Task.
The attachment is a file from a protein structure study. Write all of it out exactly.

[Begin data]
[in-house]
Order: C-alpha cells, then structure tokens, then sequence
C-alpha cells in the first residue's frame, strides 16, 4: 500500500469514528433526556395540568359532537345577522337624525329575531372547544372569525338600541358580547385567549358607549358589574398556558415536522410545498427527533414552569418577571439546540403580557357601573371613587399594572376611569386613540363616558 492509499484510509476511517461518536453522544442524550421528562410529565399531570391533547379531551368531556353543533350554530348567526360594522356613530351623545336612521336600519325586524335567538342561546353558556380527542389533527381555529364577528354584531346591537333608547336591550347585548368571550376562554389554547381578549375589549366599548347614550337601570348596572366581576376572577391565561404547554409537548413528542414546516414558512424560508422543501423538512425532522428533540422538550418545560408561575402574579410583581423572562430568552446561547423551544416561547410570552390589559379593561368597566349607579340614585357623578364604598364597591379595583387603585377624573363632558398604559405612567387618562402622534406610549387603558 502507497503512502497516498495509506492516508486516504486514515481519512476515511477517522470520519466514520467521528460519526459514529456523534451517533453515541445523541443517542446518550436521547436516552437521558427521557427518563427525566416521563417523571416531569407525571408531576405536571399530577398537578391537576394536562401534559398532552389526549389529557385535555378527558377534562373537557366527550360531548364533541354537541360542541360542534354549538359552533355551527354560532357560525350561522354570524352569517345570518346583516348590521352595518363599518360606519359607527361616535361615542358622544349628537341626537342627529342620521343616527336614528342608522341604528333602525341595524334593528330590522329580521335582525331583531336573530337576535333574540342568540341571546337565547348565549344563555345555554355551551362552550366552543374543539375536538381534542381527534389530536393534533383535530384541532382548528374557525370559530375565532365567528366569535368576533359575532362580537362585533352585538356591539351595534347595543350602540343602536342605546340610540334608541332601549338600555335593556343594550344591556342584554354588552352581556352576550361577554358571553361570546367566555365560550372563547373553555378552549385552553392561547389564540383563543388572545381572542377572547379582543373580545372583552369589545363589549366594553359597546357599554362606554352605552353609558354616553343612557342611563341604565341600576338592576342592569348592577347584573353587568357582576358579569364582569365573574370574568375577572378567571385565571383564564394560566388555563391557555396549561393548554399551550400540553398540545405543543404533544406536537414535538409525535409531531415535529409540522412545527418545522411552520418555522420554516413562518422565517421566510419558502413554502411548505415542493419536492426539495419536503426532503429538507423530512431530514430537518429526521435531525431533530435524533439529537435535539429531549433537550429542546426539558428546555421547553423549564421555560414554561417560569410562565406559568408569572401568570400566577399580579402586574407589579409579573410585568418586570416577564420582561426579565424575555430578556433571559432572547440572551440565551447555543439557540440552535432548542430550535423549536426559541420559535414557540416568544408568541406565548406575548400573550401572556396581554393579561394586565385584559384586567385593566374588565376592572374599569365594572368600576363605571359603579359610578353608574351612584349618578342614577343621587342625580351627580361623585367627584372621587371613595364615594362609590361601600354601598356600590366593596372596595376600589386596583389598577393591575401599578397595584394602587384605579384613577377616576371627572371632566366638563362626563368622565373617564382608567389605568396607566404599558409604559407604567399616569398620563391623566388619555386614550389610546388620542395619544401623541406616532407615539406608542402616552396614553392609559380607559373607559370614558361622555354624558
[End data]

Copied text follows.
[in-house]
Order: C-alpha cells, then structure tokens, then sequence
C-alpha cells in the first residue's frame, strides 16, 4: 500500500469514528433526556395540568359532537345577522337624525329575531372547544372569525338600541358580547385567549358607549358589574398556558415536522410545498427527533414552569418577571439546540403580557357601573371613587399594572376611569386613540363616558 492509499484510509476511517461518536453522544442524550421528562410529565399531570391533547379531551368531556353543533350554530348567526360594522356613530351623545336612521336600519325586524335567538342561546353558556380527542389533527381555529364577528354584531346591537333608547336591550347585548368571550376562554389554547381578549375589549366599548347614550337601570348596572366581576376572577391565561404547554409537548413528542414546516414558512424560508422543501423538512425532522428533540422538550418545560408561575402574579410583581423572562430568552446561547423551544416561547410570552390589559379593561368597566349607579340614585357623578364604598364597591379595583387603585377624573363632558398604559405612567387618562402622534406610549387603558 502507497503512502497516498495509506492516508486516504486514515481519512476515511477517522470520519466514520467521528460519526459514529456523534451517533453515541445523541443517542446518550436521547436516552437521558427521557427518563427525566416521563417523571416531569407525571408531576405536571399530577398537578391537576394536562401534559398532552389526549389529557385535555378527558377534562373537557366527550360531548364533541354537541360542541360542534354549538359552533355551527354560532357560525350561522354570524352569517345570518346583516348590521352595518363599518360606519359607527361616535361615542358622544349628537341626537342627529342620521343616527336614528342608522341604528333602525341595524334593528330590522329580521335582525331583531336573530337576535333574540342568540341571546337565547348565549344563555345555554355551551362552550366552543374543539375536538381534542381527534389530536393534533383535530384541532382548528374557525370559530375565532365567528366569535368576533359575532362580537362585533352585538356591539351595534347595543350602540343602536342605546340610540334608541332601549338600555335593556343594550344591556342584554354588552352581556352576550361577554358571553361570546367566555365560550372563547373553555378552549385552553392561547389564540383563543388572545381572542377572547379582543373580545372583552369589545363589549366594553359597546357599554362606554352605552353609558354616553343612557342611563341604565341600576338592576342592569348592577347584573353587568357582576358579569364582569365573574370574568375577572378567571385565571383564564394560566388555563391557555396549561393548554399551550400540553398540545405543543404533544406536537414535538409525535409531531415535529409540522412545527418545522411552520418555522420554516413562518422565517421566510419558502413554502411548505415542493419536492426539495419536503426532503429538507423530512431530514430537518429526521435531525431533530435524533439529537435535539429531549433537550429542546426539558428546555421547553423549564421555560414554561417560569410562565406559568408569572401568570400566577399580579402586574407589579409579573410585568418586570416577564420582561426579565424575555430578556433571559432572547440572551440565551447555543439557540440552535432548542430550535423549536426559541420559535414557540416568544408568541406565548406575548400573550401572556396581554393579561394586565385584559384586567385593566374588565376592572374599569365594572368600576363605571359603579359610578353608574351612584349618578342614577343621587342625580351627580361623585367627584372621587371613595364615594362609590361601600354601598356600590366593596372596595376600589386596583389598577393591575401599578397595584394602587384605579384613577377616576371627572371632566366638563362626563368622565373617564382608567389605568396607566404599558409604559407604567399616569398620563391623566388619555386614550389610546388620542395619544401623541406616532407615539406608542402616552396614553392609559380607559373607559370614558361622555354624558